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Childhood Epilepsy Overview

Epilepsy is a neurological condition (affecting the brain and nervous system) where a child has a tendency to have seizures that start in the brain. The brain is made up of millions of nerve cells that use electrical signals to control the body’s functions, senses and thoughts. If the signals are disrupted, the person may have an epileptic seizure (sometimes called a ‘fit’ or ‘attack’).

Not all seizures are epileptic. Other conditions that can look like epilepsy include fainting (syncope) due to a drop in blood pressure, and febrile convulsions due to a sudden rise in body temperature when a young child is ill. These are not epileptic seizures because they are not caused by disrupted brain activity.

Epilepsy is disorders characterized by recurrent unprovoked seizures due to abnormal & excessive electrical activity in the brain. Every episodic disorder is not a seizure and every seizure is not epilepsy. Diagnosis of epilepsy is often made by experienced Pediatric Neurologist like Dr. Krupa Torne thorough clinical evaluation supported by EEG & sometimes MRI.

Epilepsy leads to tremendous anxiety in the parents and witnessing the event leads to fear and panic. Appropriate diagnosis & treatment, most children can be cured. The first step is correct diagnosis to be followed by starting the right medications.

What happens during a seizure?

There are many different types of child epileptic seizures. The type of epileptic seizure a child has depends on which area of their brain is affected. There are two main types of seizure: focal seizures (sometimes called partial seizures) and generalised seizures. Focal seizures affect only one side of the brain and generalised seizures affect both sides of the brain. Generally, adults and children have the same types of seizure, although some may be more common in childhood than adulthood. For example, absence seizures which can be very brief and are often mistaken for ‘daydreaming’ or not paying attention.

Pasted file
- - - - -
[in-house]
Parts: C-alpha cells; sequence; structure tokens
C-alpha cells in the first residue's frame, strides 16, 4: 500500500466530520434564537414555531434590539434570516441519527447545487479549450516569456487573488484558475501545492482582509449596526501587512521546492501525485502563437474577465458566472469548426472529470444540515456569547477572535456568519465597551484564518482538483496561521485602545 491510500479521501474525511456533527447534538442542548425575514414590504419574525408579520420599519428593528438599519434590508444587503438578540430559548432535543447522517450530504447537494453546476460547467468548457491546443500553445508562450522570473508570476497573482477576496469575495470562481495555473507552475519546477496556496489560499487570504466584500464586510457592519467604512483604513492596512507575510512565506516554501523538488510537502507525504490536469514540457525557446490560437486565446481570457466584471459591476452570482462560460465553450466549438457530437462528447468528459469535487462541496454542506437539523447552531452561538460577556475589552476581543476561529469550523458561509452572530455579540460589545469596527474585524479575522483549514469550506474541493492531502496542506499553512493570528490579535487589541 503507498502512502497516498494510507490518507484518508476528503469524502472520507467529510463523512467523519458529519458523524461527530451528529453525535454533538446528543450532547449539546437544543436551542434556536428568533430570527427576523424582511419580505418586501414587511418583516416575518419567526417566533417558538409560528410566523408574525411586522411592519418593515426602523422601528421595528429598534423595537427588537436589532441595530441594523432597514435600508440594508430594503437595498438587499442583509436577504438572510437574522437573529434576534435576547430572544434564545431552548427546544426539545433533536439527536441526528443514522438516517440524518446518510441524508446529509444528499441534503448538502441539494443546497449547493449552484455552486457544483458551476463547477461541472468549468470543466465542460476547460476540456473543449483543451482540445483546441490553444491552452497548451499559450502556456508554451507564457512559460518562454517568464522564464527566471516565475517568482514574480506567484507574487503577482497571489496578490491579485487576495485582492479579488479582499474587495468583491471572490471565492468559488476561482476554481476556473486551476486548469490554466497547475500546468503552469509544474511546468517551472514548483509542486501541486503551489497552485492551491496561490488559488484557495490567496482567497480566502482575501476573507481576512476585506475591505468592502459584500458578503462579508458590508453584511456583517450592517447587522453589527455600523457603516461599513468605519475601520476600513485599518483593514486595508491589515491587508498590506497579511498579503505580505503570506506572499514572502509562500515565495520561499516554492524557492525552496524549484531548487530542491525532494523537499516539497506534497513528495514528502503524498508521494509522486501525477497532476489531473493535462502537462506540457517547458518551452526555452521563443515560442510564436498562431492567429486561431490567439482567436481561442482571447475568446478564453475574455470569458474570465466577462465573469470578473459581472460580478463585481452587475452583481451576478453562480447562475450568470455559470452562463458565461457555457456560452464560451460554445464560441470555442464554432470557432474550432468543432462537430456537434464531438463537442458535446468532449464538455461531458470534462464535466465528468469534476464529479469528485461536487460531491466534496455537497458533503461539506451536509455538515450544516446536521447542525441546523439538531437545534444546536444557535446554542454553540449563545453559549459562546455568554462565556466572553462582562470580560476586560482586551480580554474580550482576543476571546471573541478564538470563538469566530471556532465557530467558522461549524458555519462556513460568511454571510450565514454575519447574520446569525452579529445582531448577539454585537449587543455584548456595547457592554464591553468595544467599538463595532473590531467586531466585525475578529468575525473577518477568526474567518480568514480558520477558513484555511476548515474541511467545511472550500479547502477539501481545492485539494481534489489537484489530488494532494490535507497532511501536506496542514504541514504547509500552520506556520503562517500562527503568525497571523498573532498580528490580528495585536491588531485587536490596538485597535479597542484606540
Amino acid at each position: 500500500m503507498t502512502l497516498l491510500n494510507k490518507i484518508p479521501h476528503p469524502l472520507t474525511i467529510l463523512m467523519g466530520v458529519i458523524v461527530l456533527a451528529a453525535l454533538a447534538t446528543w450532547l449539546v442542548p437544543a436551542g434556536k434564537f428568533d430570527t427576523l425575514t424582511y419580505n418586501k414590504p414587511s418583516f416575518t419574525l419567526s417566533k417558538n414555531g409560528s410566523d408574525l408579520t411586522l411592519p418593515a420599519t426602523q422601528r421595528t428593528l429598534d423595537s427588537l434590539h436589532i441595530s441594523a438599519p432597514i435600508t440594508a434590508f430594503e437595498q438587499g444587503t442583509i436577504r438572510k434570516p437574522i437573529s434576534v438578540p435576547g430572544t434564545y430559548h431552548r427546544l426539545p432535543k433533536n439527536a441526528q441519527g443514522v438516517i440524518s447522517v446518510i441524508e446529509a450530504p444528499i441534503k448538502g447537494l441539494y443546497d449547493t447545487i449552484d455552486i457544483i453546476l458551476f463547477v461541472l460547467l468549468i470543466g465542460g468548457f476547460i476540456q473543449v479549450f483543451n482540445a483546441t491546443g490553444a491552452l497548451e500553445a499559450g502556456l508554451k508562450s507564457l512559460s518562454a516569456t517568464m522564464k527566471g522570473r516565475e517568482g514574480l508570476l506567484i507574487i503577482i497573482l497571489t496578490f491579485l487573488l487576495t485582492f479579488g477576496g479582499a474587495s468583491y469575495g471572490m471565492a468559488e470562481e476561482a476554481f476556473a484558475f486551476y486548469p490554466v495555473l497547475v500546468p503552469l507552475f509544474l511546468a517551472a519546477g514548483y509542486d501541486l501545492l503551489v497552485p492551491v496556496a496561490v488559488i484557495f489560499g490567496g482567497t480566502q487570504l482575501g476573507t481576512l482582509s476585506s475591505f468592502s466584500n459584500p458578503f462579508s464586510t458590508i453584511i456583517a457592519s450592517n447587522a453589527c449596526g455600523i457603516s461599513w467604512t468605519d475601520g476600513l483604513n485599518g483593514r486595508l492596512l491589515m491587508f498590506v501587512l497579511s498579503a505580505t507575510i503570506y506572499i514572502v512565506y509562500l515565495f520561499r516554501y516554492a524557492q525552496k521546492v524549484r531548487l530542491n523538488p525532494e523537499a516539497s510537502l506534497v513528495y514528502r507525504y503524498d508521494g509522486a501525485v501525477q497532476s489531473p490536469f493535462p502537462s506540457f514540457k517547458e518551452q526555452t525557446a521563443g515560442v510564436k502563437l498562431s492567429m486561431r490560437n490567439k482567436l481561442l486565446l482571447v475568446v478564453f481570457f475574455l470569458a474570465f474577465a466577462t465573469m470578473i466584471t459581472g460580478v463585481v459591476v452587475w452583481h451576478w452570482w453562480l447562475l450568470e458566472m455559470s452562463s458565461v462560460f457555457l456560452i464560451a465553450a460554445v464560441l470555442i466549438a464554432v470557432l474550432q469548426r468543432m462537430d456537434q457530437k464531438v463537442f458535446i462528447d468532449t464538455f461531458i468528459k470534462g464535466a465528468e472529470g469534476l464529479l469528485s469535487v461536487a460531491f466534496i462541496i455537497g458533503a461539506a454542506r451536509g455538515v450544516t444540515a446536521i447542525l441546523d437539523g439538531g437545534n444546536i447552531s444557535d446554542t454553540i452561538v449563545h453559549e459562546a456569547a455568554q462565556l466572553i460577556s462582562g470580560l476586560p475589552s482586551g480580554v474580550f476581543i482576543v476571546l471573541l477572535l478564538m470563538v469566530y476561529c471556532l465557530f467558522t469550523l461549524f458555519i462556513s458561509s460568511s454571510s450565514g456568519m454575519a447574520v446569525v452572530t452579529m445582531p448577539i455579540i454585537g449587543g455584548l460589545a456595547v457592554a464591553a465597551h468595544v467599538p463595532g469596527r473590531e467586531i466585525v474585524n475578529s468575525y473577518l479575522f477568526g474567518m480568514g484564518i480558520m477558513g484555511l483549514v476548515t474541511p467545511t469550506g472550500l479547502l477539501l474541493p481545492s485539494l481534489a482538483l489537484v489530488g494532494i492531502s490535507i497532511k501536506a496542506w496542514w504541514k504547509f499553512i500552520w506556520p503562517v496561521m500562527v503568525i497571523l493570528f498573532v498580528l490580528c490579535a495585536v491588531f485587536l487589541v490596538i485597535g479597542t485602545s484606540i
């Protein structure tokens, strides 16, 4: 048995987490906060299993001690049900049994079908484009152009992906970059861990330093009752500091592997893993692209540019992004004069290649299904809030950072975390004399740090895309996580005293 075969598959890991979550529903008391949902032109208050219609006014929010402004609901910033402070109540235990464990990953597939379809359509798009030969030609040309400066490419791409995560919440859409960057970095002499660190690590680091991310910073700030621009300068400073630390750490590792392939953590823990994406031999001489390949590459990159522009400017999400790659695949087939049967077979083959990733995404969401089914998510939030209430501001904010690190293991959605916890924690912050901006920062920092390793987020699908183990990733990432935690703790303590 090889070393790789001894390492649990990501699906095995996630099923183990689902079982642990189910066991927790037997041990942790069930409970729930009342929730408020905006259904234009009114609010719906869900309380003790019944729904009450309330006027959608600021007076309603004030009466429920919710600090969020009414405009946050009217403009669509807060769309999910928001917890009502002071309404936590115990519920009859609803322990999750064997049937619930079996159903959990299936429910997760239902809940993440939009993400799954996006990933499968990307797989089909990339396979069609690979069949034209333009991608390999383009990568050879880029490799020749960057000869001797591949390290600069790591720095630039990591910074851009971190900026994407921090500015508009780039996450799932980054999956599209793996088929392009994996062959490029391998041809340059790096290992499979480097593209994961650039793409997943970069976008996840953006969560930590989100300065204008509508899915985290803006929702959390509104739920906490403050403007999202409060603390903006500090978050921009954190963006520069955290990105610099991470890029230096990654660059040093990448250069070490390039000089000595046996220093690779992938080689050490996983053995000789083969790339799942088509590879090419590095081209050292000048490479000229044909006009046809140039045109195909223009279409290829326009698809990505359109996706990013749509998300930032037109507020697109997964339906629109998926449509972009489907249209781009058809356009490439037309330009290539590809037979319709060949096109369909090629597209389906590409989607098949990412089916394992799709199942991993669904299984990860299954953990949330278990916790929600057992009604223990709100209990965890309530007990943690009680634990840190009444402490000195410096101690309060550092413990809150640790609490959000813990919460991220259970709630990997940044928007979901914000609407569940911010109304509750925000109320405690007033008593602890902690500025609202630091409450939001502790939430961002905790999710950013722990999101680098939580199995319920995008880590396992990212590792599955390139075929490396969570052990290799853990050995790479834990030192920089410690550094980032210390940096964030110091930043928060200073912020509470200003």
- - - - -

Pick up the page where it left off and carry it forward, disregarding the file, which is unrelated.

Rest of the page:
Different seizures include:

  • Jerking of the body (convulsions).
  • Repetitive movements.
  • Unusual sensations such as a strange taste in the mouth or a strange smell, or a rising feeling in the stomach.
  • In some types of seizure, a child may be aware of what is happening. In other types, a child will be unconscious and have no memory of the seizure afterwards.
  • Some children may have seizures when they are sleeping (sometimes called ‘asleep’ or ‘nocturnal’ seizures). Seizures during sleep can affect sleep patterns and may leave a child feeling tired and confused the next day.

Why does my child have epilepsy?